How Sex, Politics, Money and Religion are Killing Planet Earth

Friday, November 11, 2016

We the Majority have the Actual Power.

With the Electoral College U.S. Presidential win by Donald J. Trump, self-proclaimed racist, xenophobe, misogynist, scientific skeptic and assaulter of women, the majority of people in the United States woke up on 11/9/2016 in a state of shock, bewilderment and despair. Trump's proposed agenda [of stepped-up corporate welfare, dramatic tax cuts for the 1% (who are already not paying their fair share), elimination of healthcare benefits for millions of people, rolling back of civil rights for women, minorities and immigrants, state control of women's reproductive choices, unconstrained fossil fuel development and exploitation, etc., etc.] is made even more frightening by the election of a Republican House and Senate, which have the power to actually help him realize his extremist objectives. In the face of what can be described as a national and global tragedy, finding any prospect for hope can be a daunting task. In order to do so, Americans will have to rediscover and employ one of the tools that is at the heart of our republic and democracy.

For many, the idea of civil action and disobedience is a naive notion that will achieve little, but nothing could be further from the truth. For every horror that Trump and a Republican Congress can inflict, an effective remedy can be unleashed. For example, if Trump and the Republican Congress start building a wall and deporting Latino immigrants, Latinos and their allies can choose a few strategic days to stay home from work. In many industries, such as agriculture and fast food, undocumented workers make up as much as 25% of the work force. A large-scale walkout of affected workers in these industries would not only raise public awareness about the contributions that undocumented workers make in our economy, but would also effectively bring national commerce to a standstill on the scheduled days off. If carried out by large numbers of people, repercussions would be minimal because the affected industries would be incapable of firing participants. There simply aren't any replacements in large numbers, with U.S. unemployment currently hovering in the 4% range.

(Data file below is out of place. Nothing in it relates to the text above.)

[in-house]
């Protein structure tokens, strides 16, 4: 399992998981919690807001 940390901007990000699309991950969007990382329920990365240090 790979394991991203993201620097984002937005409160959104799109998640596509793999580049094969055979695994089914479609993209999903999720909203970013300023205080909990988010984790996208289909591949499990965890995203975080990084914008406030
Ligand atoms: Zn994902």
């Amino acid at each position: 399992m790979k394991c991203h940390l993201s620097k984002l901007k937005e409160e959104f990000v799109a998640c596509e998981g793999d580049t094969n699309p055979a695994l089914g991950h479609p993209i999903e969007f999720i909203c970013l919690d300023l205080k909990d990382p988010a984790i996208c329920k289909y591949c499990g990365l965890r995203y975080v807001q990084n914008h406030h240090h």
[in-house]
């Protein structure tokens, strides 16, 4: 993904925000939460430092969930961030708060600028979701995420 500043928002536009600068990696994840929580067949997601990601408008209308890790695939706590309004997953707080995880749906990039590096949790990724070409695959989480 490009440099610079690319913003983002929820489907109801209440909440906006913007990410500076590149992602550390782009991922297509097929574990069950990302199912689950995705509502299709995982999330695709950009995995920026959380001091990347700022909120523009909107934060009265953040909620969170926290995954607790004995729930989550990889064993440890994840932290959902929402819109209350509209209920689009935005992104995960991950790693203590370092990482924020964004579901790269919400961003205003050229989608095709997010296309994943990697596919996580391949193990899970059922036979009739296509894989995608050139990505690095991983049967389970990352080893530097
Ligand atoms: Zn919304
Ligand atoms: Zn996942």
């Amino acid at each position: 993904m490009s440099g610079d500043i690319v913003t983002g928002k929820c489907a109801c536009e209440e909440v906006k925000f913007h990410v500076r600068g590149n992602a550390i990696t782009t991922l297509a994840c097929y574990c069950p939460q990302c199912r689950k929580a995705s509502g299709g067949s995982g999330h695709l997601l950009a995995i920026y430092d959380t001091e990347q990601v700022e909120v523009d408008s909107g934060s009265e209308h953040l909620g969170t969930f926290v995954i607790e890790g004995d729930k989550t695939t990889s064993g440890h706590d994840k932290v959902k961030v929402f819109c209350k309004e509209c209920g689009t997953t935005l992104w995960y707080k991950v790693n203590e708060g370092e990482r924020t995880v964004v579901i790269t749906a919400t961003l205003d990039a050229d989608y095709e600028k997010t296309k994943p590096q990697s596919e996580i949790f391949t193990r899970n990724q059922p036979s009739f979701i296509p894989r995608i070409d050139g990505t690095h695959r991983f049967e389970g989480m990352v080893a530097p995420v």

During the 1970's oil crisis, consumers of fossil fuels engaged in car pooling, exchanging gas guzzlers for more efficient vehicles and countless other effective energy conservation strategies. When the cost of gasoline skyrocketed under the Bush Administration, people once again tightened their fossil fuel belts and decadent fuel hogging vehicles became replaced as the transportation of choice with Prius and other hybrids. The simple reality behind global climate change is that we are all complicit in its existence. If our government is unwilling to take action, we can still do it ourselves. If every conscientious consumer committed to reducing their carbon footprint by 50% over the next four years, the scurrilous oil companies, laying their pipelines down over stolen tribal lands, would take a massive hit in profits to an extent that might make them more amenable to climate negotiation. Replacing traditional energy sources with solar and wind on an individual basis would also empower and strengthen green industries, making them more competitive and fostering additional defections from the fossil fuel giants and their political cronies.